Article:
U.S. President Barack Obama's visit to Vietnam later this month comes at a time when Vietnam is seeking stronger ties with the United States. Many Vietnamese Americans, especially the younger generation, are optimistic Obama’s trip will help further reconciliation between the two former foes. Elizabeth Lee has more from the community called "Little Saigon" located south of Los Angeles.
    Video

    Video First-generation, Afghan-American Student Sets Sights on Basketball Glory

    Their parents are immigrants to the United States. They are kids who live between two worlds -- their parents' homeland and the U.S. For many of them, they feel most "American" at school. It can be tricky balancing both worlds. In this report, produced by Beth Mendelson, Arash Arabasadi tells us about one Afghan-American student who seems to be coping -- one shot at a time.
    Video

    Video Newest US Citizens, Writing the Next Great Chapter

    While universities across the United States honor their newest graduates this Friday, many immigrants in downtown Manhattan are celebrating, too. One hundred of them, representing 31 countries across four continents, graduated as U.S. citizens, joining the ranks of 680,000 others every year in New York and cities around the country.
    Video

    Video Vietnam Sees Strong Economic Growth Despite Incomplete Reforms

    Vietnam has transformed its communist economy to become one of the world's fastest-growing nations. While the reforms are incomplete, multinational corporations see a profitable future in Vietnam and have made major investments -- as VOA's Jim Randle reports.
    Video

    Video Qatar Denies World Cup Corruption

    The head of Qatar’s organizing committee for the 2022 World Cup insists his country's bid to host the soccer tournament was completely clean, despite the corruption scandals that have rocked the sport’s governing body, FIFA. Hassan Al-Thawadi also said new laws would offer protection to migrants working on World Cup construction projects. VOA's Henry Ridgwell reports.
    Video

    Video Infrastructure Funding Puts Cambodia on Front Line of International Politics

    When leaders of the world’s seven most developed economies meet in Japan next week, demands for infrastructure investment world wide will be high on the agenda. Japanese Prime Minister Shinzo Abe’s push for “quality infrastructure investment” throughout Asia has been widely viewed as a counter to the rise of Chinese investment flooding into region.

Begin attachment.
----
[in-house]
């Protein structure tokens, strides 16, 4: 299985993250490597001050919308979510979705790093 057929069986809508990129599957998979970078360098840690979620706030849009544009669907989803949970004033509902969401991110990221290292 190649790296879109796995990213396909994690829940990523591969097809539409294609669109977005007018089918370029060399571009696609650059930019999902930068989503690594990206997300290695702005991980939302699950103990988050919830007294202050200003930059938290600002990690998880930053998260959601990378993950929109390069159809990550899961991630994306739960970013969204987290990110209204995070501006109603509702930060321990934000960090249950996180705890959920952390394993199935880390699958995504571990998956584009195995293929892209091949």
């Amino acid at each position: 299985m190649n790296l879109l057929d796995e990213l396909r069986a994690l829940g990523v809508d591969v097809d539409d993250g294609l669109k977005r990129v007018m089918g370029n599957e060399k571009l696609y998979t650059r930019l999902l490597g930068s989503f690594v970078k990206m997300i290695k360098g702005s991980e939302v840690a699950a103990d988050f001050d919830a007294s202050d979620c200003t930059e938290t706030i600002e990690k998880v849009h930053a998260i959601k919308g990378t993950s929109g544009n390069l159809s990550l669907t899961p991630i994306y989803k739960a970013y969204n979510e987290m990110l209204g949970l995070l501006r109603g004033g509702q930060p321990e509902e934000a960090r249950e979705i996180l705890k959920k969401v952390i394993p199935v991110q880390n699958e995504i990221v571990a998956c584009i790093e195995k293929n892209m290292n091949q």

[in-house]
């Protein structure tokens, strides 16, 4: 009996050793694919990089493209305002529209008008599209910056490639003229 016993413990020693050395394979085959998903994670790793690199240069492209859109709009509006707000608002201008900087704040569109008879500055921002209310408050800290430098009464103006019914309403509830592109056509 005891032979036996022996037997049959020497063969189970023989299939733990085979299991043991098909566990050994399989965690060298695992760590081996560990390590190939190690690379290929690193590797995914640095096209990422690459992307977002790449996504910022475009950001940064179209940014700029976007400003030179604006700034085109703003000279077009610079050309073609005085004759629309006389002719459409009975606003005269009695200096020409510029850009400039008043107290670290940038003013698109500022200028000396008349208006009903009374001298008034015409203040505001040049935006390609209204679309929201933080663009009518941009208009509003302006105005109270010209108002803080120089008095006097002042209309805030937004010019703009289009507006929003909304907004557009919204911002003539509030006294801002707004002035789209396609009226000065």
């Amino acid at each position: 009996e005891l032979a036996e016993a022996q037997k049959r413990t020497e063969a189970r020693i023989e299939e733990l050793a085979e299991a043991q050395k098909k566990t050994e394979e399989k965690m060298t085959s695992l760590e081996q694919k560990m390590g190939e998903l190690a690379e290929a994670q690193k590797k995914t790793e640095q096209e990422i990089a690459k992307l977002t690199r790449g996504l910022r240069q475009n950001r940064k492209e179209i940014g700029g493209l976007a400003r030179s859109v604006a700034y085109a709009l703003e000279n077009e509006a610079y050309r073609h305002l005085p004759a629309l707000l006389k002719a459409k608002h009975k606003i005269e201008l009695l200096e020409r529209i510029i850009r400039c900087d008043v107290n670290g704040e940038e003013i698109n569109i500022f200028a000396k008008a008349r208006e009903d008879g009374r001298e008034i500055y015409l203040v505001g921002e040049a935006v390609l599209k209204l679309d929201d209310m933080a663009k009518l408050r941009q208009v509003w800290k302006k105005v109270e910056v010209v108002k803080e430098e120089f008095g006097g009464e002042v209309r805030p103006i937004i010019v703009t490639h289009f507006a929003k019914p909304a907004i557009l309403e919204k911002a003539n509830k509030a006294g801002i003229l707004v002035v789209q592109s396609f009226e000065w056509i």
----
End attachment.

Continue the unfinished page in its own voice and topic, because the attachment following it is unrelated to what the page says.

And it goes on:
Video

    Video Democrats Fear Party Unity a Casualty in Clinton-Sanders Battle

    Democratic presidential front-runner Hillary Clinton claimed a narrow victory in Tuesday's Kentucky primary even as rival Bernie Sanders won in Oregon. Tensions between the two campaigns are rising, prompting fears that the party will have a difficult time unifying to face the presumptive Republican nominee, Donald Trump. VOA national correspondent Jim Malone has more from Washington.
    Video

    Video Portrait of a Transgender Marriage: Husband and Wife Navigate New Roles

    As controversy continues in North Carolina over the use of public bathrooms by transgender individuals, personal struggles with gender identity that were once secret are now coming to light. VOA’s Tina Trinh explored the ramifications for one couple as part of trans.formation, a series of stories on transgender issues.
    Video

    Video Amerikan Hero Flips Stereotype of Middle Eastern Character

    An Iranian American comedian is hoping to connect with American audiences through a film that inverts some of Hollywood's stereotypes about Middle Eastern characters. Sama Dizayee reports.
    Video

    Video Budding Young Inventors Tackle City's Problems with 3-D Printing

    Every city has problems, and local officials and politicians are often frustrated by their inability to solve them. But surprising solutions can come from unexpected places. Students in Baltimore. Maryland, took up the challenge to solve problems they identified in their city, and came up with projects and products to make a difference. VOA's June Soh has more on a digital fabrication competition primarily focused on 3-D design and printing. Carol Pearson narrates.

    Special Report

    Adrift The Invisible African Diaspora